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In planetary geology, a scopulus (pl. scopuli, from Greek σκόπελος "peak"[1]) is a lobate or irregular escarpment.[2] In the early 1970s, the International Astronomical Union (IAU) adopted scopulus as one of a number of official descriptor terms for topographic features on Mars and other planets and satellites.[3] One justification for using neutral Latin or Greek descriptors was that it allowed features to be named and described before their geology or geomorphology could be determined.[4] Currently, the IAU recognizes 54 descriptor terms. (See Planetary nomenclature.) Thirteen features with the descriptor term scopulus are present on Mars.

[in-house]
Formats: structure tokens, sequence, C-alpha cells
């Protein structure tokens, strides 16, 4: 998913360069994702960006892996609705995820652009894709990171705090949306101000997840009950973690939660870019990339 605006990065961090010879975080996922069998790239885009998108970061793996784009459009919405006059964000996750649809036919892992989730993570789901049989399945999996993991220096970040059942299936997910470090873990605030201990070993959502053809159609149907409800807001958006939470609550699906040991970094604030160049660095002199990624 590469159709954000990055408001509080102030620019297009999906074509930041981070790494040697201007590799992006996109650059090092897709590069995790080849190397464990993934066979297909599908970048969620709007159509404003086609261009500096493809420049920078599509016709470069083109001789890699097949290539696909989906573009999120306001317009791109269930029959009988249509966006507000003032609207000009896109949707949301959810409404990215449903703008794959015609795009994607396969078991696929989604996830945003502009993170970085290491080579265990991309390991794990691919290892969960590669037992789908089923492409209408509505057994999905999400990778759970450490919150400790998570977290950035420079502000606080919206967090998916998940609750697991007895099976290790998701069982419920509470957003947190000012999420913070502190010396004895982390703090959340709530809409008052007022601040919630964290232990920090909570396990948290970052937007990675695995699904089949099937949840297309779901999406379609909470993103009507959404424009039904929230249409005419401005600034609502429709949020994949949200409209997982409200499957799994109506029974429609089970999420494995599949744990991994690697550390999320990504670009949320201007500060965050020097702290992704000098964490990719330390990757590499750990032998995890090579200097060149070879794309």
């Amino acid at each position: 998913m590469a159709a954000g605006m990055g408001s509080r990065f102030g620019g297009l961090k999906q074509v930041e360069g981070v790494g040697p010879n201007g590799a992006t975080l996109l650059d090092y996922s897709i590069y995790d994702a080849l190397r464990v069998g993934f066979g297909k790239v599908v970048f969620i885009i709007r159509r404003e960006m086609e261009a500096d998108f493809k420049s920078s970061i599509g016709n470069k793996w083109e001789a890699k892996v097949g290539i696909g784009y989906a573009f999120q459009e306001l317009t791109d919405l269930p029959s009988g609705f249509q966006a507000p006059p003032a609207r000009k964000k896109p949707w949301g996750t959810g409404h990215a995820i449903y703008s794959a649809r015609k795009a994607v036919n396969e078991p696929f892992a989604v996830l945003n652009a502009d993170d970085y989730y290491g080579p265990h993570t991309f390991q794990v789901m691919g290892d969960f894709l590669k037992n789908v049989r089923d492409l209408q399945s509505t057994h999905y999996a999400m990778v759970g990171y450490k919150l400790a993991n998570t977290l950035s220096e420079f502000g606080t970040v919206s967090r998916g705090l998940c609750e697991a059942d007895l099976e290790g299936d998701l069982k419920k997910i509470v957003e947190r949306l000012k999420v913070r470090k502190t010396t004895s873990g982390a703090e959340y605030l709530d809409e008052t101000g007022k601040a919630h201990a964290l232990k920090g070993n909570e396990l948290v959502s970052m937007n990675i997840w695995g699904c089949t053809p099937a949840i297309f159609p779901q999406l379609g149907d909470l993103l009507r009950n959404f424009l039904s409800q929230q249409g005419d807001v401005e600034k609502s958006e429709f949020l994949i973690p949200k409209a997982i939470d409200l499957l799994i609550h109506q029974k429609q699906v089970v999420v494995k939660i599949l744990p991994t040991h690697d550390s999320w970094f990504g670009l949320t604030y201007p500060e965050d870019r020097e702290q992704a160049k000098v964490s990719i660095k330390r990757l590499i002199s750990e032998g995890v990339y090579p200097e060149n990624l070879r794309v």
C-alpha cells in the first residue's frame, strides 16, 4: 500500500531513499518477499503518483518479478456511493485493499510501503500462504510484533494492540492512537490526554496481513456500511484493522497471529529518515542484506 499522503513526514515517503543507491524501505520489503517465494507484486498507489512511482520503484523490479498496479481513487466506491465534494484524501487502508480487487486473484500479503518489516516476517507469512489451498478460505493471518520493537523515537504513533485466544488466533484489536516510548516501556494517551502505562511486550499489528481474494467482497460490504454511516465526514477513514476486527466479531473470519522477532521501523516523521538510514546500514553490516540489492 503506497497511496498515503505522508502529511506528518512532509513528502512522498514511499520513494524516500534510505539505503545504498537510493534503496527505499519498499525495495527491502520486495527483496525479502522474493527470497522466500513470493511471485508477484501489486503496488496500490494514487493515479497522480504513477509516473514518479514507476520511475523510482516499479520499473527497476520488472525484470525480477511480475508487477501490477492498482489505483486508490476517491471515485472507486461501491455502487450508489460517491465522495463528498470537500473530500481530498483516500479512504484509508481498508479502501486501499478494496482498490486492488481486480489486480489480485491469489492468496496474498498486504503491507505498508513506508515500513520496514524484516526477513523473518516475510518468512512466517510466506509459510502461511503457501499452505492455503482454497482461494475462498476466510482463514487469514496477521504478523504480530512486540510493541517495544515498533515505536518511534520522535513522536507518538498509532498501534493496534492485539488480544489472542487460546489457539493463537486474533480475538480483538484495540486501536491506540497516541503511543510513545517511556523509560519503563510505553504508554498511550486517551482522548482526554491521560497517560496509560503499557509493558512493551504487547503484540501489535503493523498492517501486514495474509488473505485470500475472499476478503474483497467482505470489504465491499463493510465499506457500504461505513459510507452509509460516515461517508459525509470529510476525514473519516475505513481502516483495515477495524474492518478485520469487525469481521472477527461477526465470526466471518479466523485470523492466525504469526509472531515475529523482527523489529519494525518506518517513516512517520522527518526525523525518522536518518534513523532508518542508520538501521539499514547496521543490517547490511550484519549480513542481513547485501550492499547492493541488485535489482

1. ^ Liddell and Scott (1975). An Intermediate Greek-English Lexicon; Oxford University Press: Oxford, UK, p. 735.
  2. ^ Gazetteer of Planetary Nomenclature.
  3. ^ Greeley, R. (1994) Planetary Landscapes, 2nd ed.; Chapman & Hall: New York, pp. 35-36.
  4. ^ Russell, J.F.; Snyder, C.W.; Kieffer, H.H. (1992). Origin and Use of Martian Nomenclature in Mars, H.H. Kieffer et al., Eds.; University of Arizona Press: Tucson, AZ, p. 1310.